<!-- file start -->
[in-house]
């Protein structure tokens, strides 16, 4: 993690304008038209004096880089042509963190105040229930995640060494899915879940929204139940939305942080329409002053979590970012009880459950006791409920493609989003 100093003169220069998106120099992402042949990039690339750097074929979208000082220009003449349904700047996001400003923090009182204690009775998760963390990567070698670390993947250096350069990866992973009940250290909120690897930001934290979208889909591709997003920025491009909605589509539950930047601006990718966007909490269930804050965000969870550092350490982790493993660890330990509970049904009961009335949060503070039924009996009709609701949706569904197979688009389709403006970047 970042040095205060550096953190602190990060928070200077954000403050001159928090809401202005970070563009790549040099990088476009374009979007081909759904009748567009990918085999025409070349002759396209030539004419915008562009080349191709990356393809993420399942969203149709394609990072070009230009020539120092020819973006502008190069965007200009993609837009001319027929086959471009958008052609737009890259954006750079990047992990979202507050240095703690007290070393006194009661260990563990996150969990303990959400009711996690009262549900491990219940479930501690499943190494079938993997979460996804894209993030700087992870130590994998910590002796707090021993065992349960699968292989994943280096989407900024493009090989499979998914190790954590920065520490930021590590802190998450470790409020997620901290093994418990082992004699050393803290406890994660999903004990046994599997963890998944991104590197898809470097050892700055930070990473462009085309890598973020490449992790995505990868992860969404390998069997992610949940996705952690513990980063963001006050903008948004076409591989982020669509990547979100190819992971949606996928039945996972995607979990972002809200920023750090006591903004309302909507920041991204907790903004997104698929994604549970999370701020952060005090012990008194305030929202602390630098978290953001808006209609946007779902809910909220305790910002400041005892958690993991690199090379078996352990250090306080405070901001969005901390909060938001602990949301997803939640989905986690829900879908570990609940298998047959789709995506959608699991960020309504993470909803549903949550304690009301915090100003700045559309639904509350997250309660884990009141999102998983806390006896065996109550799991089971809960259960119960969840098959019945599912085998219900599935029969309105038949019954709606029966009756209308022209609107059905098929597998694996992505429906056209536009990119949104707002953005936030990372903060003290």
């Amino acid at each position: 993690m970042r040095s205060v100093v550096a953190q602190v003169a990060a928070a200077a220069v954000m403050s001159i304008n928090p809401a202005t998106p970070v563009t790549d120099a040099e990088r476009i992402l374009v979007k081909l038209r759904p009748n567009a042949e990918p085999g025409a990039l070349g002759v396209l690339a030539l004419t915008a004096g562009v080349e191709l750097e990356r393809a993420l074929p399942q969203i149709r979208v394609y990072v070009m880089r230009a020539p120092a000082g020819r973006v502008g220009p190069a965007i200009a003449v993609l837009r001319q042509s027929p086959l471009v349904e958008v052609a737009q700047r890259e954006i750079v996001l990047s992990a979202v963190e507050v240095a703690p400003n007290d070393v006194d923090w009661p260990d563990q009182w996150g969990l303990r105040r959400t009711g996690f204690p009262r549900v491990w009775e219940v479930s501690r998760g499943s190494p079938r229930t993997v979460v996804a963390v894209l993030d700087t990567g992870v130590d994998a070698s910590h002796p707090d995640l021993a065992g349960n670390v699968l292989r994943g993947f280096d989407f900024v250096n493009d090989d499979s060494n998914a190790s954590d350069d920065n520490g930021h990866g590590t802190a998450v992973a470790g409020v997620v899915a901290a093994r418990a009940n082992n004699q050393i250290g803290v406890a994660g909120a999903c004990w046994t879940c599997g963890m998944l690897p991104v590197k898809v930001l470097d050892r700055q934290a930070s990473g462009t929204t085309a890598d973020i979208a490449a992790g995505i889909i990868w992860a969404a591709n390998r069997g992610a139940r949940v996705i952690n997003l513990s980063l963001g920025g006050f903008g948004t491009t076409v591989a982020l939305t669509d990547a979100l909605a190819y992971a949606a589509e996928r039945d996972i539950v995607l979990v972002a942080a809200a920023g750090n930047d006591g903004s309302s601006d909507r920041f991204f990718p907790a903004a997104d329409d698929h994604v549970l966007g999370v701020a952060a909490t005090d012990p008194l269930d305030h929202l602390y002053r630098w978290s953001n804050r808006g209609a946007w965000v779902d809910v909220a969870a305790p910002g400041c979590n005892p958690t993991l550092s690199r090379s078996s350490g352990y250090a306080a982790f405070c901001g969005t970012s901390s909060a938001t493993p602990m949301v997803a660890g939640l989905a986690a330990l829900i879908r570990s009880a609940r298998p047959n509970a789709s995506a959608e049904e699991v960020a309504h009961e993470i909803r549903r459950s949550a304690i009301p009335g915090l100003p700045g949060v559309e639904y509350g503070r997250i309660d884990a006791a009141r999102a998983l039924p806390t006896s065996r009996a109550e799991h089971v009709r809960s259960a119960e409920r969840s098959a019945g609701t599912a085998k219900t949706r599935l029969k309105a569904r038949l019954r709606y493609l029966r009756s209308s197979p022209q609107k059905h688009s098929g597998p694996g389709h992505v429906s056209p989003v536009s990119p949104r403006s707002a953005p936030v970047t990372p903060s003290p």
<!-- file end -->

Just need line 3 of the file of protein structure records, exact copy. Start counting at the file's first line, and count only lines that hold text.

């Amino acid at each position: 993690m970042r040095s205060v100093v550096a953190q602190v003169a990060a928070a200077a220069v954000m403050s001159i304008n928090p809401a202005t998106p970070v563009t790549d120099a040099e990088r476009i992402l374009v979007k081909l038209r759904p009748n567009a042949e990918p085999g025409a990039l070349g002759v396209l690339a030539l004419t915008a004096g562009v080349e191709l750097e990356r393809a993420l074929p399942q969203i149709r979208v394609y990072v070009m880089r230009a020539p120092a000082g020819r973006v502008g220009p190069a965007i200009a003449v993609l837009r001319q042509s027929p086959l471009v349904e958008v052609a737009q700047r890259e954006i750079v996001l990047s992990a979202v963190e507050v240095a703690p400003n007290d070393v006194d923090w009661p260990d563990q009182w996150g969990l303990r105040r959400t009711g996690f204690p009262r549900v491990w009775e219940v479930s501690r998760g499943s190494p079938r229930t993997v979460v996804a963390v894209l993030d700087t990567g992870v130590d994998a070698s910590h002796p707090d995640l021993a065992g349960n670390v699968l292989r994943g993947f280096d989407f900024v250096n493009d090989d499979s060494n998914a190790s954590d350069d920065n520490g930021h990866g590590t802190a998450v992973a470790g409020v997620v899915a901290a093994r418990a009940n082992n004699q050393i250290g803290v406890a994660g909120a999903c004990w046994t879940c599997g963890m998944l690897p991104v590197k898809v930001l470097d050892r700055q934290a930070s990473g462009t929204t085309a890598d973020i979208a490449a992790g995505i889909i990868w992860a969404a591709n390998r069997g992610a139940r949940v996705i952690n997003l513990s980063l963001g920025g006050f903008g948004t491009t076409v591989a982020l939305t669509d990547a979100l909605a190819y992971a949606a589509e996928r039945d996972i539950v995607l979990v972002a942080a809200a920023g750090n930047d006591g903004s309302s601006d909507r920041f991204f990718p907790a903004a997104d329409d698929h994604v549970l966007g999370v701020a952060a909490t005090d012990p008194l269930d305030h929202l602390y002053r630098w978290s953001n804050r808006g209609a946007w965000v779902d809910v909220a969870a305790p910002g400041c979590n005892p958690t993991l550092s690199r090379s078996s350490g352990y250090a306080a982790f405070c901001g969005t970012s901390s909060a938001t493993p602990m949301v997803a660890g939640l989905a986690a330990l829900i879908r570990s009880a609940r298998p047959n509970a789709s995506a959608e049904e699991v960020a309504h009961e993470i909803r549903r459950s949550a304690i009301p009335g915090l100003p700045g949060v559309e639904y509350g503070r997250i309660d884990a006791a009141r999102a998983l039924p806390t006896s065996r009996a109550e799991h089971v009709r809960s259960a119960e409920r969840s098959a019945g609701t599912a085998k219900t949706r599935l029969k309105a569904r038949l019954r709606y493609l029966r009756s209308s197979p022209q609107k059905h688009s098929g597998p694996g389709h992505v429906s056209p989003v536009s990119p949104r403006s707002a953005p936030v970047t990372p903060s003290p």